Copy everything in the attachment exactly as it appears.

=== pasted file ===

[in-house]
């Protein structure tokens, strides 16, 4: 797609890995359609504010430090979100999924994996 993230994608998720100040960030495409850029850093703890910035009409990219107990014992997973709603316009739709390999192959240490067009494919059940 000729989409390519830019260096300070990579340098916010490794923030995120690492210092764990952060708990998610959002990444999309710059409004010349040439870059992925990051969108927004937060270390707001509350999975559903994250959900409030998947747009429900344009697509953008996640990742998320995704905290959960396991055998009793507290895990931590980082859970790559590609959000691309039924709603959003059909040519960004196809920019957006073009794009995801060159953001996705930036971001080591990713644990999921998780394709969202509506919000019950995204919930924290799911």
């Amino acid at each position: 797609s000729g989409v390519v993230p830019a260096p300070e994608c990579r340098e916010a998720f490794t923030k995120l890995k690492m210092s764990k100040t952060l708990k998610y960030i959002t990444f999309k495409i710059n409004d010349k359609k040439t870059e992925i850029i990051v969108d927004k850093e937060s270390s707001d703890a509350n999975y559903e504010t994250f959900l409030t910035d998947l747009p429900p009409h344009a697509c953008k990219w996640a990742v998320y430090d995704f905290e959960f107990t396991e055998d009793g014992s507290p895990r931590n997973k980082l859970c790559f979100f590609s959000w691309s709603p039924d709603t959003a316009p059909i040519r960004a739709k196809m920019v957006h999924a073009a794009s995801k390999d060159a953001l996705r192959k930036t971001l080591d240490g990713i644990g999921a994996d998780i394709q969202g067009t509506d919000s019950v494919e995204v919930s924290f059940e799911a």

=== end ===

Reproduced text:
[in-house]
């Protein structure tokens, strides 16, 4: 797609890995359609504010430090979100999924994996 993230994608998720100040960030495409850029850093703890910035009409990219107990014992997973709603316009739709390999192959240490067009494919059940 000729989409390519830019260096300070990579340098916010490794923030995120690492210092764990952060708990998610959002990444999309710059409004010349040439870059992925990051969108927004937060270390707001509350999975559903994250959900409030998947747009429900344009697509953008996640990742998320995704905290959960396991055998009793507290895990931590980082859970790559590609959000691309039924709603959003059909040519960004196809920019957006073009794009995801060159953001996705930036971001080591990713644990999921998780394709969202509506919000019950995204919930924290799911």
């Amino acid at each position: 797609s000729g989409v390519v993230p830019a260096p300070e994608c990579r340098e916010a998720f490794t923030k995120l890995k690492m210092s764990k100040t952060l708990k998610y960030i959002t990444f999309k495409i710059n409004d010349k359609k040439t870059e992925i850029i990051v969108d927004k850093e937060s270390s707001d703890a509350n999975y559903e504010t994250f959900l409030t910035d998947l747009p429900p009409h344009a697509c953008k990219w996640a990742v998320y430090d995704f905290e959960f107990t396991e055998d009793g014992s507290p895990r931590n997973k980082l859970c790559f979100f590609s959000w691309s709603p039924d709603t959003a316009p059909i040519r960004a739709k196809m920019v957006h999924a073009a794009s995801k390999d060159a953001l996705r192959k930036t971001l080591d240490g990713i644990g999921a994996d998780i394709q969202g067009t509506d919000s019950v494919e995204v919930s924290f059940e799911a």